In Peter Pearson’s book, Between the Mountains and the Sea; the invaluable record on the history and development of Dublin’s southside, he tells the curious tale of how – on the Ordnance Survey map of 1912 – the village of what is today known as Shankill, was then referred to as Chantilly.
It took the name from an eponymous house owned by a certain Mr Tilly, whom Pearson describes as “charitable and generous” and who developed the villages of Shankill and Rathmichael.
In the 1860s local landlord Sir Charles Domvile had evicted tenants from his lands in the vicinity. Apparently he’d held a horticultural competition for his tenants and on discovering that some had won prizes for the largest cabbages and other vegetables, decided to raise the rent.
Unable to pay higher rates, the tenants were cruelly evicted but later rescued by Mr Tilly of Chantilly who gave the poor unfortunates a place to live.
Curiously, the only entry in Pearson’s book for Chantilly – a stunning Georgian pile in the area – is the one in relation to Domvile’s evictions and Tilly’s subsequent generosity. But this is a house that really lives up to its current brochure tagline of “comprehensive, interesting and chic”.
Perhaps its very seclusion back then is what makes this property so very important today: “It’s more like a small estate you would typically expect to see 30 to 50 miles beyond the city, perhaps nestled deep within Wicklow. But it’s right here in south county Dublin, with easy access to the Luas and the Dart,” explains Michael Grehan of Sherry FitzGerald who is handling the sale.
To be honest there’s not a hint of hyperbole to this, as the property – despite feeling like it’s a million miles from city life, with its extensive gardens and features – is centrally located between the Luas green line stop at Brides Glen and both the bus and Dart stops at Shankill.
It was last on the market in 2011, when receiver Grant Thornton had reduced the asking price from €2.5 million to €1.2 million, and it sold to the current owners for €1.55 million, according to the Property Price Register.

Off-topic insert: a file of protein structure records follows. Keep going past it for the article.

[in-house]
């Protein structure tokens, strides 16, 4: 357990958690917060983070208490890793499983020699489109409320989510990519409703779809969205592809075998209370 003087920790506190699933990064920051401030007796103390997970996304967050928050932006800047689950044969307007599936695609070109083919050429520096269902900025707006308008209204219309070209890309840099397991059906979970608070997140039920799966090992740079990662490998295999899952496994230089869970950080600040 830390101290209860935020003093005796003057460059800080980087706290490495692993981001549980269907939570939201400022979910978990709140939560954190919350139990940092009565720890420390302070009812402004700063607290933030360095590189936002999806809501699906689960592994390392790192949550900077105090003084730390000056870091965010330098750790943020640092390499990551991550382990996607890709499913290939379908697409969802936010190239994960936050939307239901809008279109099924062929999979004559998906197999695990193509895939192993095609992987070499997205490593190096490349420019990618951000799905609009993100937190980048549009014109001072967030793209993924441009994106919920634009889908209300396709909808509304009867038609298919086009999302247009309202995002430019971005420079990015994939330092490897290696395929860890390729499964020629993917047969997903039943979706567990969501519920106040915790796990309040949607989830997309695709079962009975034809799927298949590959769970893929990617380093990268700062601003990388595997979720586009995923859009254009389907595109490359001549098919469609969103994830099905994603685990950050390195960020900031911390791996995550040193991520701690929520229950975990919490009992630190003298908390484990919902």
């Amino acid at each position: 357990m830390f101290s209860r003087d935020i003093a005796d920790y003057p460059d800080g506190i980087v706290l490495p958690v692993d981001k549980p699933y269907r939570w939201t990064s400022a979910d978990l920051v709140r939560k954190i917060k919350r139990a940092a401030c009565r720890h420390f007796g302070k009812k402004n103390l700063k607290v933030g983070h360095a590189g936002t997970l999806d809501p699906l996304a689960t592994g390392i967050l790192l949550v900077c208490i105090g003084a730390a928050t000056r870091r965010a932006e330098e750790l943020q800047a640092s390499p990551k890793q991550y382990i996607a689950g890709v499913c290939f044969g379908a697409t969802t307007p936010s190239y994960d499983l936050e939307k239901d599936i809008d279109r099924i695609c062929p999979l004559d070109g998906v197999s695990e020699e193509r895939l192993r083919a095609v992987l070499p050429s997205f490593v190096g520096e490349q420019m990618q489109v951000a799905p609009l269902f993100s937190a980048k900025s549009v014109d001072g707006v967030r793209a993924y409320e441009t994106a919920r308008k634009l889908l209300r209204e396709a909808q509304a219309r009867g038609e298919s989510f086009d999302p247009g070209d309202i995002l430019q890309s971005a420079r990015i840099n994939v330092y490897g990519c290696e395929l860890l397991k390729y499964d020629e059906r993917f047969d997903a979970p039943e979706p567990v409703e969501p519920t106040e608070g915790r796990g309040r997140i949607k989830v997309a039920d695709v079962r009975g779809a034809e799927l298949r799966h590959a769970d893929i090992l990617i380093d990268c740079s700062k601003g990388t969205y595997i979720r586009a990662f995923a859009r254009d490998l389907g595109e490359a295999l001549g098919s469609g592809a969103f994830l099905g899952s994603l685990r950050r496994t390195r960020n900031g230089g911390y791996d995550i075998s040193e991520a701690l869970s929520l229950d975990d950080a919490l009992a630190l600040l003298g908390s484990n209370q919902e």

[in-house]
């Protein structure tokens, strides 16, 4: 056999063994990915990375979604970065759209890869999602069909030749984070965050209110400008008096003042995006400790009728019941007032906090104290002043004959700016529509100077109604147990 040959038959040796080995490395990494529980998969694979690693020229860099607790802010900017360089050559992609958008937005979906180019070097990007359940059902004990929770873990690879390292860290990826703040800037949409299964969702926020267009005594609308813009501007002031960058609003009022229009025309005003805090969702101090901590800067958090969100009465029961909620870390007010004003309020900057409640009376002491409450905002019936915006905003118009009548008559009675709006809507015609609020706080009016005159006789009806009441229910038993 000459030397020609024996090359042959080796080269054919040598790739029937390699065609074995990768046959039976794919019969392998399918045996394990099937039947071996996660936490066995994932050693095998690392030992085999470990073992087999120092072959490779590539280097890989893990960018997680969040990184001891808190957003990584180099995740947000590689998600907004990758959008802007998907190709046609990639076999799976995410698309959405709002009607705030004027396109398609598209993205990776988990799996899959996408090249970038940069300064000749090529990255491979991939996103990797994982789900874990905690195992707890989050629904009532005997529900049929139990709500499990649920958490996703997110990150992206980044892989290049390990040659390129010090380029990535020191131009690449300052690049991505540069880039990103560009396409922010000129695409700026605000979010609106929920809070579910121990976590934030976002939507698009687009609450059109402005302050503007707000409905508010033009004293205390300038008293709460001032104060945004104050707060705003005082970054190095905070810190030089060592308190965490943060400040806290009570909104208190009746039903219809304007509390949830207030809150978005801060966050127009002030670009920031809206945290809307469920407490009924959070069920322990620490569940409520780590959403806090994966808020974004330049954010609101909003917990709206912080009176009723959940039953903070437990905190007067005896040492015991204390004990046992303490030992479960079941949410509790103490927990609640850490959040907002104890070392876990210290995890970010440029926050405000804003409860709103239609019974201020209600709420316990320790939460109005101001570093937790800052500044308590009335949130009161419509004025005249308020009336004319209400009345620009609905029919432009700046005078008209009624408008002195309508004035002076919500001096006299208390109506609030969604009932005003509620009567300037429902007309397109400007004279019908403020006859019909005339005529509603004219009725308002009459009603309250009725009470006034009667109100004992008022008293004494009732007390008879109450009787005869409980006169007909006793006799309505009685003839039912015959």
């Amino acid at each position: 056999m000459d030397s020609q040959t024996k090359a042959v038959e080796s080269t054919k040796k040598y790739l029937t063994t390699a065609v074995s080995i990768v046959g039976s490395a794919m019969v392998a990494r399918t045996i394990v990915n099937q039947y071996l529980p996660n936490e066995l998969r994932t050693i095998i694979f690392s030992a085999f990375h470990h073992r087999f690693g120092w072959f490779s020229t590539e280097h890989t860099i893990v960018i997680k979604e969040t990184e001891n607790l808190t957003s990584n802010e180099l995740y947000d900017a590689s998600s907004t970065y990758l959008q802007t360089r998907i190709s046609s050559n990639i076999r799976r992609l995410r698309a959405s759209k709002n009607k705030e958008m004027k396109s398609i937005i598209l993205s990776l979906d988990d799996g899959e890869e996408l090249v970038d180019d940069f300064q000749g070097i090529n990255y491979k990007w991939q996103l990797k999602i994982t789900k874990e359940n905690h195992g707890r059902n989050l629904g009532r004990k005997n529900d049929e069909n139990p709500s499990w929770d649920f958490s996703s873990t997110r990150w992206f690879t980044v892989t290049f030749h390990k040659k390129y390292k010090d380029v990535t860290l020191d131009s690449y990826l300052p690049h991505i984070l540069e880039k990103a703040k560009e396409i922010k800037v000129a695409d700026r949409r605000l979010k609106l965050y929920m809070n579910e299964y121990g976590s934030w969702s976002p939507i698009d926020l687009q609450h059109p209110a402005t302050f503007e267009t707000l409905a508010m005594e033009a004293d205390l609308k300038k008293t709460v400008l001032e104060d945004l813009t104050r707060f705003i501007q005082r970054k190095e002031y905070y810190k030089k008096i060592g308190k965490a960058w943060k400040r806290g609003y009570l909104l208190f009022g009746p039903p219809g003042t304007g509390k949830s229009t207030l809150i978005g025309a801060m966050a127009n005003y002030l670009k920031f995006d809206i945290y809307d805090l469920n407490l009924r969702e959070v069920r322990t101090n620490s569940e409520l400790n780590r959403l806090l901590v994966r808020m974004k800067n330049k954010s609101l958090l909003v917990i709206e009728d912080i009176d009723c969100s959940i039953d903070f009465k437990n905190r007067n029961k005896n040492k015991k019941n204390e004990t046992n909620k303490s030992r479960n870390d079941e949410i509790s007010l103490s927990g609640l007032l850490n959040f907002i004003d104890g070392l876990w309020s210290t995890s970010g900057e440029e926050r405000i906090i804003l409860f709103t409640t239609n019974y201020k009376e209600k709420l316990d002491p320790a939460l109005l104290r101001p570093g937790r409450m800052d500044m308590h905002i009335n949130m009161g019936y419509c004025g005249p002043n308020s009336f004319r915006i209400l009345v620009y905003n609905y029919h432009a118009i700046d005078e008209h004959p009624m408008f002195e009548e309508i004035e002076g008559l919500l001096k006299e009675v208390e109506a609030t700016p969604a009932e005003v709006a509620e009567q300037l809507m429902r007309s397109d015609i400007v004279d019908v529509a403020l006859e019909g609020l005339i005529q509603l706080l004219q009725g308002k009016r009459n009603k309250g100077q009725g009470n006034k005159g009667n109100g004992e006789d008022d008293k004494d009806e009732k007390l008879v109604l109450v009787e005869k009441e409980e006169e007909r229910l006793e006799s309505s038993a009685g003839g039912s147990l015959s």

The Queen Anne-style house, which was later modified in both the Georgian and Victorian periods was restored by former owners and again given a total overhaul by its current residents who are now “reluctantly downsizing” from their magical pile: “We saw it in a downpour and even though it hadn’t been lived in for a while, it totally captivated us – it’s definitely the most romantic house we have ever lived in”.
No expense has been spared with the additions and renovations of this rambling Georgian pile. It formerly operated as a stud farm under UCD Veterinary Clinic, but now lies on a far more manageable 0.8 hectares (2 acres).
Not only is the main house (480sq m/5,167sq ft) laden with character, an old milking parlour and stables have been converted to a give a two-bedroom cottage (65sq m/700sq ft) and a one-bedroom apartment (49sq m/527sq ft). Then there are two garages (90sq m/969sq ft) that provide a car-wash bay, a dog-washing station, a wine store and gardener’s stores plus bathroom. There’s a whopping 790sq m (8,500sq ft) of pristine accommodation in total.
Interiors are stunning and testament to its owners who say that New York architect Gil Schafer and interior designer Michael S Smith (who was appointed by president Barack Obama and responsible for the 2010 makeover of the Oval Office in the White House) were influences for Chantilly’s current makeover.
Owners credit the vision of their friend, interior designer Corinna Knaggs of Knaggsie Interiors, who helped refurbish the space.
In terms of renovations the roof was removed, reinsulated and replaced, and a laundry room was installed upstairs – a clever move in such a large property. Another space that was given a huge makeover was the sunroom, which now has new windows – designed by its owners to match those of the front porch – and a stunning stained-glass decorative skylight overhead. Further restoration included that of decorative plasterwork, sash windows and shutters.
It has an almost feminine charm to it, making this pile more pretty than handsome, with layers of antique furniture, lush fabrics, Zoffany wall coverings and parquet flooring.
Four fine bedrooms lie in the main house and, as you would expect, the principal would give any five-star hotel suite a run for its money. Downstairs are four fine reception rooms in addition to a cinema room and large kitchen by the Design House Kitchen Company. This space is fitted out with expensive appliances that include an Insinkerator, a Quooker, three Fisher & Paykel dishwasher drawers and Liebherr fridges.
Add to this an indoor swimming pool and spa and really magical gardens since renovated and overseen by landscaper Dominick Murphy, who also added a parterre allowing a lovely spot for dining in the gardens. As every part of the gardens are filled with special varieties of acers, they are particularly captivating in autumn.
It’s really a credit to the owners and their team, who have done such a remarkable job on this slice of heaven just off the M11, which is now on the market seeking €4.65 million.